Last weekend, I was lucky enough to spend a lot of time with one of my dearest friends. It was the first time since receiving my results that I was able to enjoy whatever I had left of summer. Despite this, I was fighting a battle inside my head, with contradicting thoughts about who I want to be and who I should be, or things I want to do, or even just the people around me. Of course, during my stay, I talked to him about these concerns. His answer, thought it may be simple in words, was something I really needed to hear; something that made me realise I need to change how I see the world around me in order to grow and to become someone I’m proud of being.
With this conversation in my head, I was able to let go of my worries for the rest of my stay. I was able to relish in the small moments, I found myself not feeling frustrated at the little things like I usually would. For the first time in a long time, I felt as if I was radiating happiness and was enjoying life. It made me realise that this was the person I wanted to be on a day to day basis. And in a way, I have been.
Since returning to Southampton, I’ve realised what the biggest destructive force on my mind is right now and removed myself from it every day. I sought out other people’s company, and actually found myself not worrying about anything. As a side effect, I’m reluctant to return to the place which holds this destructive force but without completely cleaning up the situation, I will never be able to. I can’t keep running away from it forever, just because I feel guilty or don’t have it in me. I need to take this step in order to move forward as the person I want to be, and to do the best that I can in my future endeavours.
I realised this during my resit exams. I scored in the first class grade bracket in both my resit exams. This showed that I actually had the potential to do this in the initial exam in May. But I didn’t. Why? Because I was so caught up with a relationship that had been anything but for over half a year, struggling with trust between friends and feeling the weight of problems with my family.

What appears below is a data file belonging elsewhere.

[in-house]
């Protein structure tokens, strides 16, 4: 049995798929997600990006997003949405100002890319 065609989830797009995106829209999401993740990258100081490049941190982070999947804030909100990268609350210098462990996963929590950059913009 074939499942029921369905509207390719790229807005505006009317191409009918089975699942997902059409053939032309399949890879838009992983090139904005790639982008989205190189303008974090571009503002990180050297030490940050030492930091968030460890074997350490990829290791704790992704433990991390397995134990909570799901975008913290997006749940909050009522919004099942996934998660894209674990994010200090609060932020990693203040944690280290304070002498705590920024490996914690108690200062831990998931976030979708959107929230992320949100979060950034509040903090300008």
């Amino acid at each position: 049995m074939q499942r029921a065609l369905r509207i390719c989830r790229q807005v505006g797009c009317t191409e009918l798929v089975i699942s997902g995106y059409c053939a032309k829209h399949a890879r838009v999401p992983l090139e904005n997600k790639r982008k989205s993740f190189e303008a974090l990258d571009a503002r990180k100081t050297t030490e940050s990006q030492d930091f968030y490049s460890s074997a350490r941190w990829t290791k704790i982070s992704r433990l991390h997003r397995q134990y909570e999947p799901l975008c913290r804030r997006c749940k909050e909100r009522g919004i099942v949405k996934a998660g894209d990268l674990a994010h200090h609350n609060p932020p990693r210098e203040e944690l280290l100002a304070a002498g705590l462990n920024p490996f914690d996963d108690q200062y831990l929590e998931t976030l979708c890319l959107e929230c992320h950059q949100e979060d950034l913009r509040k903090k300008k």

I realised I put myself down a lot, which has a knock-on effect in everything I do. Especially when it comes to my wit and intelligence. My mother has always told me that I am a bright person; I am smarter than I believe I am, but in a different way to other people. I think I took advantage of this situation in school. Getting good grades was an easy job for me, and nearly always on the teachers’ good sides. But upon coming to university and realising I wasn’t happy with my degree, I think I let myself go a little. Or maybe a lot. I blamed the work, the subjects of study. ‘I just don’t get it! It makes no sense to me, and I can’t do it,’ I used to say. But I think the truth was that I wasn’t giving it my all, because I had convinced myself that I wouldn’t be able to do it before I had even given it 100%. I don’t think I ever gave 100% in any of the exams I sat since starting university, aside from the recently completed resits. But I know now that I can do it, it just takes a little bit of a push, no matter how much I dislike it. And that is my goal for the year. To do what I should have done during every year of study: stay on top of deadlines, actually do the right amount of hours of work outside contact hours, attend all my lectures, and, most importantly, not be afraid to ask questions or for help, or to try something new.
It’s the start of a new academic year, my final academic year, and I want to be a changed person.